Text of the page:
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Weaker third-quarter subscriber results from pay TV companies are likely to bring the cord cutting debate back to into the spotlight as analysts have started discussing the implications of what one estimates was a 127,000 drop in subscribers in the latest period.
And at least one Wall Street observer said the weak momentum could lead satellite TV giants DirecTV and Dish Network to take another look at a merger, which as often been suggested, but has never materialized.
“We are increasingly of the view that DirecTV and Dish Network will propose a merger over the next 12-18 months,” Sanford C. Bernstein analyst Craig Moffett said. “Making the case to regulators that their long-term viability is only ensured if they merger to form one stronger entity would be a bit easier against a backdrop of subscriber weakness.”
DirecTV CEO Mike White said earlier this fall that a possible combination with Dish, if it was ever to be discussed again in the future, could be seen as being “pro-consumer” amid a continuing increase in programming costs.
ISI Media analyst Vijay Jayant tallied the third-quarter subscriber data from all publicly traded pay TV firms his conclusion: “The third quarter of the year is generally the rebound quarter for the [sector] after a seasonally weak second quarter. While third-quarter video subscribers did rebound, overall video net adds were tepid at 30,000 subs. We estimate that if unlisted cable companies are included, pay TV industry lost subs.”
Asked if the weak trends were due to cord cutting because of attractive online video alternatives or a weak economy and housing market, Jayant said both. “I think the economy is the bigger factor,” he told THR.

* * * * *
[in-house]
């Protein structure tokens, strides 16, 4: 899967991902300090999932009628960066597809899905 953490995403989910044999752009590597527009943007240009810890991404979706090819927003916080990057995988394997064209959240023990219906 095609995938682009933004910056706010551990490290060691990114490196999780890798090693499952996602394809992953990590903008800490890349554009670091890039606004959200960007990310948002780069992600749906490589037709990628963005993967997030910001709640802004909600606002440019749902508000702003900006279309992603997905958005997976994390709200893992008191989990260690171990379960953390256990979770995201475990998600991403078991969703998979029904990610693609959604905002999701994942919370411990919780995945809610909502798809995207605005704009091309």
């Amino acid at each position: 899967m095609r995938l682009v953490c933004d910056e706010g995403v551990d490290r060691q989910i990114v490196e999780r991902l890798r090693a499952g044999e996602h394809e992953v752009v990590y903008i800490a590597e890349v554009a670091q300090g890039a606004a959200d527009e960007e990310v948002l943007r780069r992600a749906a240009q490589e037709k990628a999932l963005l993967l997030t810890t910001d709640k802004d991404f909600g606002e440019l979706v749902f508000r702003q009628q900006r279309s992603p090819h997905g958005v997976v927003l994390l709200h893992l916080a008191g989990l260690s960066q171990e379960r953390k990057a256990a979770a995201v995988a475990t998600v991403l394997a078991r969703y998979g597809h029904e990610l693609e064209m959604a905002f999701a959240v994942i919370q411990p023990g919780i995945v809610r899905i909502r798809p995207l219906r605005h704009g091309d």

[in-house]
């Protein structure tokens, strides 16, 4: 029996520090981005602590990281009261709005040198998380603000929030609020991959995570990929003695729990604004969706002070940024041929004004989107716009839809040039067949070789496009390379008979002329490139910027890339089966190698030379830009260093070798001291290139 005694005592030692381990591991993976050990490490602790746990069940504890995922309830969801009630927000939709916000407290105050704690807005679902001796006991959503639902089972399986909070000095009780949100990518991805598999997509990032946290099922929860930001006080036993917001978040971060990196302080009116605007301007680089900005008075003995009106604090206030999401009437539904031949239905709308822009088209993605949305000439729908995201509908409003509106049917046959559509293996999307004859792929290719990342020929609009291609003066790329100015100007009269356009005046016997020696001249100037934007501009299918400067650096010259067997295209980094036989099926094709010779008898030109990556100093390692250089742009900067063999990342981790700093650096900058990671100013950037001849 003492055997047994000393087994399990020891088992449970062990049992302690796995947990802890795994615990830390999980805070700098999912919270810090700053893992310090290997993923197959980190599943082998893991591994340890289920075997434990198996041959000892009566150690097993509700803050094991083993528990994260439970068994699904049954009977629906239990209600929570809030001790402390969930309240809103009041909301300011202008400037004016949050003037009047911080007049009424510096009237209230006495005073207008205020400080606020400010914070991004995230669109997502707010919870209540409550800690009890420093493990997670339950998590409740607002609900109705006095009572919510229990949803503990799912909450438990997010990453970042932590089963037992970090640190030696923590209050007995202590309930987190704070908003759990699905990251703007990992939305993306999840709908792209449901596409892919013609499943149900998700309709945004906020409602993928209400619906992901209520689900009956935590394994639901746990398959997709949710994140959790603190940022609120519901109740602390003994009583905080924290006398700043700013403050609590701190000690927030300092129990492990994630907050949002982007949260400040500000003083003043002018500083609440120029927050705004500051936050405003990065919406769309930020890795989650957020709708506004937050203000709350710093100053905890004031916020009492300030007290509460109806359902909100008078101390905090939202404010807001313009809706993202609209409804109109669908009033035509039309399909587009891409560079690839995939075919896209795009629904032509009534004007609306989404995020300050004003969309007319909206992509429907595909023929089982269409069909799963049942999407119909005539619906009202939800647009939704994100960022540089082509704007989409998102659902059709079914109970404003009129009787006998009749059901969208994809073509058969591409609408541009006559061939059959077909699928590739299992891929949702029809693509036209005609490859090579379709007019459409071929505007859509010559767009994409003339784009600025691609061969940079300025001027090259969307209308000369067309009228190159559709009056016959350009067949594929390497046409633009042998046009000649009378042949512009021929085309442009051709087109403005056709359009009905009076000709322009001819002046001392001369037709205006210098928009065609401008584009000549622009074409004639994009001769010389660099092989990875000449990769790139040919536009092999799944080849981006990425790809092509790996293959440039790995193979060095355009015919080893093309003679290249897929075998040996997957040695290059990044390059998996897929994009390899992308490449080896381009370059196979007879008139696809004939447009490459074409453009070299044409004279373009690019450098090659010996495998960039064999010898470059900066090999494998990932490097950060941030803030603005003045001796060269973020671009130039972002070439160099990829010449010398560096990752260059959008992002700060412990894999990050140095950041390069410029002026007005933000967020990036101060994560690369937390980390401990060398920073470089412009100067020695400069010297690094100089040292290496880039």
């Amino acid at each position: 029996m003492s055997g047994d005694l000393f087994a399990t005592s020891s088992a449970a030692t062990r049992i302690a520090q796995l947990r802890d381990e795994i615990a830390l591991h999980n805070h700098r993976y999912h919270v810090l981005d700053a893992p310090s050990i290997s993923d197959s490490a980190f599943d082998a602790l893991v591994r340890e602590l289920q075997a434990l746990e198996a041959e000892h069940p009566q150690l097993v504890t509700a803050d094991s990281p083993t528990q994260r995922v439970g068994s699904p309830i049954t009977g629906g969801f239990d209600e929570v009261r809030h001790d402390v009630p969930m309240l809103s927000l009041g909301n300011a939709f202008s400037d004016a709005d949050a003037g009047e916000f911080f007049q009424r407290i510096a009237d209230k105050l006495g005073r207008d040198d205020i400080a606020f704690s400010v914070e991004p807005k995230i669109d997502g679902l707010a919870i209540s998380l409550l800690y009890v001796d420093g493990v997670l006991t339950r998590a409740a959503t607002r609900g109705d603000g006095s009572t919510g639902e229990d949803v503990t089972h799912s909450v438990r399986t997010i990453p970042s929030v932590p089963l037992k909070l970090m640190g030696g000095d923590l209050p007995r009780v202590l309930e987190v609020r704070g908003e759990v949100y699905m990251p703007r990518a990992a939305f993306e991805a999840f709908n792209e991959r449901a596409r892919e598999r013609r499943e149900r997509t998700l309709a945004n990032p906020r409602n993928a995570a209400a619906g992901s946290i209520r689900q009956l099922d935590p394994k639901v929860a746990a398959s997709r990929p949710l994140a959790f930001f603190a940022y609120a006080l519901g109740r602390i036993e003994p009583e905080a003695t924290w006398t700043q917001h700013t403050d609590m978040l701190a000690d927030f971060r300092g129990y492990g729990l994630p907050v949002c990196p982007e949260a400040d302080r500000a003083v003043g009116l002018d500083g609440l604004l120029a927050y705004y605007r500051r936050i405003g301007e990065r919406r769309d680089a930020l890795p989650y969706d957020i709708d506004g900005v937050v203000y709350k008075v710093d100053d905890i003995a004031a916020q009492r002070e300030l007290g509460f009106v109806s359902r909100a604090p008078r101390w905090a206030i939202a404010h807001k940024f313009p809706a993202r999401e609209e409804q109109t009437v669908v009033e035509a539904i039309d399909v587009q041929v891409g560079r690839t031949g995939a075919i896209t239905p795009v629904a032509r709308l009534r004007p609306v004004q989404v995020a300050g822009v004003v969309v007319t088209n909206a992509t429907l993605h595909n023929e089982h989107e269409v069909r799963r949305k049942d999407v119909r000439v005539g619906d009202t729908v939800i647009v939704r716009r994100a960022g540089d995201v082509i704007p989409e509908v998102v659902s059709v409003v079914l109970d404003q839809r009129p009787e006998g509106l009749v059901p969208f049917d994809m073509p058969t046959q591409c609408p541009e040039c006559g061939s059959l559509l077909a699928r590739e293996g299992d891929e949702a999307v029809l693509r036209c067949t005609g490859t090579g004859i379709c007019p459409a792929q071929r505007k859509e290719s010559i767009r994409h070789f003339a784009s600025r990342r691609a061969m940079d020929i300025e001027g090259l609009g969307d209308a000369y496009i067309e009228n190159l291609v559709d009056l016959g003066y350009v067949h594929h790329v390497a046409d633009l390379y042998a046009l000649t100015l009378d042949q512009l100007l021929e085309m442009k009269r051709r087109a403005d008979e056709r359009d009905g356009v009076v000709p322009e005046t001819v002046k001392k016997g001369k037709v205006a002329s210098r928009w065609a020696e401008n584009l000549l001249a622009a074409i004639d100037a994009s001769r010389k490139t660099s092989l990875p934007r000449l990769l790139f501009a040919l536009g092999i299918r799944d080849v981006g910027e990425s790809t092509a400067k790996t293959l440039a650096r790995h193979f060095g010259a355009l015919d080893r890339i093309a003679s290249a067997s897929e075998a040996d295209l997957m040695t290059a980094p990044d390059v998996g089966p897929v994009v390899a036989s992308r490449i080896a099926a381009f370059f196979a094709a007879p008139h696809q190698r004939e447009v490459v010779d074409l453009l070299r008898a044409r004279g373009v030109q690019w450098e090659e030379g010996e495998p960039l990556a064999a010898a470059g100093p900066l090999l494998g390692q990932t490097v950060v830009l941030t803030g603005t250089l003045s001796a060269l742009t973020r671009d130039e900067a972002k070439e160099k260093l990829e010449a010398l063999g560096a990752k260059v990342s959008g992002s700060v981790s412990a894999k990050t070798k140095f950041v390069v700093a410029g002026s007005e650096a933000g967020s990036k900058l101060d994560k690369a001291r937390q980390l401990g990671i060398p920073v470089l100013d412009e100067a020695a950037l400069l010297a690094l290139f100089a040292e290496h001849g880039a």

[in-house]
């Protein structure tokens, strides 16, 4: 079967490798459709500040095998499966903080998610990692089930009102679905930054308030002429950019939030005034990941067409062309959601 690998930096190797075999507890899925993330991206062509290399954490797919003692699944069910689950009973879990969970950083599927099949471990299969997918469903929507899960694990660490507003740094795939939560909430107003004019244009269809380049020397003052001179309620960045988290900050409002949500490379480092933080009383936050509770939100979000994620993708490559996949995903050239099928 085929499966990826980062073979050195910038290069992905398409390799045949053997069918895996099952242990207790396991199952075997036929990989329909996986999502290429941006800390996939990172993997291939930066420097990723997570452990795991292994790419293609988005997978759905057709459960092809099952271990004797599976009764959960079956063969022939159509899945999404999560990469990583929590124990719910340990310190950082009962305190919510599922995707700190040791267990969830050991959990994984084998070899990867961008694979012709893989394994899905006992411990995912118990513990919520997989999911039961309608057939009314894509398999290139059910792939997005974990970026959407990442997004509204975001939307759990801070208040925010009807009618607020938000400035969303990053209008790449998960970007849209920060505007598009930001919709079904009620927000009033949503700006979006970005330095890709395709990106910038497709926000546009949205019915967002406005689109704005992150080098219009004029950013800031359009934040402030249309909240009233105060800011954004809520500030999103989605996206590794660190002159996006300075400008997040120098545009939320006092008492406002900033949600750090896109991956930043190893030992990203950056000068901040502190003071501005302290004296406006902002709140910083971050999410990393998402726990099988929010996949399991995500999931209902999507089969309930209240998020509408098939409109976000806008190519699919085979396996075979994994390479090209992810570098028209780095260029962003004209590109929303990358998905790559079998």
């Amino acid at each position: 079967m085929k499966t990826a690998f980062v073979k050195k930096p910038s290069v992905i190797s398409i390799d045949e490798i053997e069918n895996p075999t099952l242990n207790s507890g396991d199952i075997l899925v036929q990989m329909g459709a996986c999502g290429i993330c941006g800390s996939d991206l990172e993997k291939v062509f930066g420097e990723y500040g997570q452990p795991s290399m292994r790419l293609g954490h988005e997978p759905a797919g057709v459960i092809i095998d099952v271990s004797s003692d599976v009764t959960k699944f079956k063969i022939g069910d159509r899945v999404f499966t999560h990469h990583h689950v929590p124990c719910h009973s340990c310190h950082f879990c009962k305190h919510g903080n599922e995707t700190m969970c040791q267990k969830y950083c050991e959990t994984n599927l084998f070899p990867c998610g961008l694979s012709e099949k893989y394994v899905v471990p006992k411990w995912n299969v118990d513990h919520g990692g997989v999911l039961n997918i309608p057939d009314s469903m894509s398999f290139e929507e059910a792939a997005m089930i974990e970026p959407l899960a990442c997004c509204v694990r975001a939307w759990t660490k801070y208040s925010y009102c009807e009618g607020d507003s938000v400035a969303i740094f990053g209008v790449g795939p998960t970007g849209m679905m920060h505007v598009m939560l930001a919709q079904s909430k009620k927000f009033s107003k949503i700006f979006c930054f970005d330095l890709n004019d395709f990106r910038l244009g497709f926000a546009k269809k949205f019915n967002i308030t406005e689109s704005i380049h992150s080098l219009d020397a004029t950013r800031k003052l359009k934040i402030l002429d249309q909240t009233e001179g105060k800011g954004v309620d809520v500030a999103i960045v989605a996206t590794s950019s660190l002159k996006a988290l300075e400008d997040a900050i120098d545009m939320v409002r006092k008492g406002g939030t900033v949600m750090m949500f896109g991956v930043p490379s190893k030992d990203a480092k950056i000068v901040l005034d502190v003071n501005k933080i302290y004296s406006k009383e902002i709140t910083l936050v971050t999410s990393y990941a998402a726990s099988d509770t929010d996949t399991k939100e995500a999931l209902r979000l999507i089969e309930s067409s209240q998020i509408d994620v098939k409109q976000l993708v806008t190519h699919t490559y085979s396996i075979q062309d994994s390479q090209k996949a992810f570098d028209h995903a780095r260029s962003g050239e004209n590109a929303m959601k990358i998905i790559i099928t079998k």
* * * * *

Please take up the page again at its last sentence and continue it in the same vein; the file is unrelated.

Bernstein’s Moffett in a report entitled “Pay TV Subscribership Continues to Bump Along the Bottom” estimated that the industry including privately-held pay TV operators lost 127,000 subscribers in the quarter.
“For two years now, the pay TV industry has grown subscribers at a rate essentially indistinguishable from zero,” he said. In 201, a first-quarter pay TV subscriber gain of 454,000 was followed by a 440,000 decline in the second quarter, a 25,000 drop in the third and a gain of 243,000 in the fourth, he said. This year, a first-quarter gain of 429,000 was followed by a 410,000 drop in the second quarter and a 127,000 in the third, his data shows.
“Household formation, while still anemic, is showing signs of recovery,” Moffett wrote. “Pay TV industry subscriber metrics are not. Pay TV penetration of America’s households is therefore falling, even while the number of pay TV subscribers is still inching higher.”
So what does that mean about cord cutting? “Declining industry penetration rates suggest that cord cutting is a reality, but perhaps not in the way that most pundits think,” Moffett wrote. “Certainly, there is no evidence that customers are dropping subscriptions in droves in favor of Internet-based content. Rising costs of cable service, however, are undoubtedly becoming more burdensome for lower income households, increasing the likelihood that some households are reverting to rabbit ears – cable losses, at least, continue to be concentrated among low-end “broadcast basic” subscribers.”
But Moffett sees reason to expect “modestly improved growth” going forward. “Normalization of household formation rates should yield a larger pool of potential customers for the industry, and even if the take rate is lower than average, it will yield net additions,” he said.
The analysts highlighted that cable operators once again lost subscribers in the third quarter, with declines at all publicly traded cable firms. Gains at DirecTV offset Dish Network losses to yield net growth of 48,000 subscribers in the satellite TV sector. And telecom giants signed up about 320,000 new TV subscribers in the latest quarter, but that was a slowdown from the year-ago period.
“For the cable operators, the approach of market share equilibrium with their satellite and telco peers, a long time theme of our research, should continue to reduce net subscriber losses, and with some help from housing could eventually take them back to positive territory,” Moffett predicted.
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